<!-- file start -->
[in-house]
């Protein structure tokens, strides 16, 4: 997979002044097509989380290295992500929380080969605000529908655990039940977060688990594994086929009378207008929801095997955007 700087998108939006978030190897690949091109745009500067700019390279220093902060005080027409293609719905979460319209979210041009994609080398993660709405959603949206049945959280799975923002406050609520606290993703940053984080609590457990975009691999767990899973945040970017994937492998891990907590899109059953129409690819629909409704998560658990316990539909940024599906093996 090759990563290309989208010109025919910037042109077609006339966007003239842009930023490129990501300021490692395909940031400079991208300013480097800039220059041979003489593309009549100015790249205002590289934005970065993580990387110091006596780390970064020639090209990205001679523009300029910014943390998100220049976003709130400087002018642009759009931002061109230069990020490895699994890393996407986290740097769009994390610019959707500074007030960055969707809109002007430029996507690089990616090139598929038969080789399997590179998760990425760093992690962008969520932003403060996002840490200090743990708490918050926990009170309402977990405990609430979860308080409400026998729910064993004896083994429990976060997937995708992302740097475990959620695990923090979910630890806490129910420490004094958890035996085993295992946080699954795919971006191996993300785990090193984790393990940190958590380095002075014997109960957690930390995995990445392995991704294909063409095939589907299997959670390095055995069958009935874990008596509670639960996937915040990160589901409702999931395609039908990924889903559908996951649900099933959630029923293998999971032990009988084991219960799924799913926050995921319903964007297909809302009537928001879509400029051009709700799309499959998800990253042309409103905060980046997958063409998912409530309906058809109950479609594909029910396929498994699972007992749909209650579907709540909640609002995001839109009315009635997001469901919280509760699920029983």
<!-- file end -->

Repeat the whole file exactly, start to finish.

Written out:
[in-house]
């Protein structure tokens, strides 16, 4: 997979002044097509989380290295992500929380080969605000529908655990039940977060688990594994086929009378207008929801095997955007 700087998108939006978030190897690949091109745009500067700019390279220093902060005080027409293609719905979460319209979210041009994609080398993660709405959603949206049945959280799975923002406050609520606290993703940053984080609590457990975009691999767990899973945040970017994937492998891990907590899109059953129409690819629909409704998560658990316990539909940024599906093996 090759990563290309989208010109025919910037042109077609006339966007003239842009930023490129990501300021490692395909940031400079991208300013480097800039220059041979003489593309009549100015790249205002590289934005970065993580990387110091006596780390970064020639090209990205001679523009300029910014943390998100220049976003709130400087002018642009759009931002061109230069990020490895699994890393996407986290740097769009994390610019959707500074007030960055969707809109002007430029996507690089990616090139598929038969080789399997590179998760990425760093992690962008969520932003403060996002840490200090743990708490918050926990009170309402977990405990609430979860308080409400026998729910064993004896083994429990976060997937995708992302740097475990959620695990923090979910630890806490129910420490004094958890035996085993295992946080699954795919971006191996993300785990090193984790393990940190958590380095002075014997109960957690930390995995990445392995991704294909063409095939589907299997959670390095055995069958009935874990008596509670639960996937915040990160589901409702999931395609039908990924889903559908996951649900099933959630029923293998999971032990009988084991219960799924799913926050995921319903964007297909809302009537928001879509400029051009709700799309499959998800990253042309409103905060980046997958063409998912409530309906058809109950479609594909029910396929498994699972007992749909209650579907709540909640609002995001839109009315009635997001469901919280509760699920029983």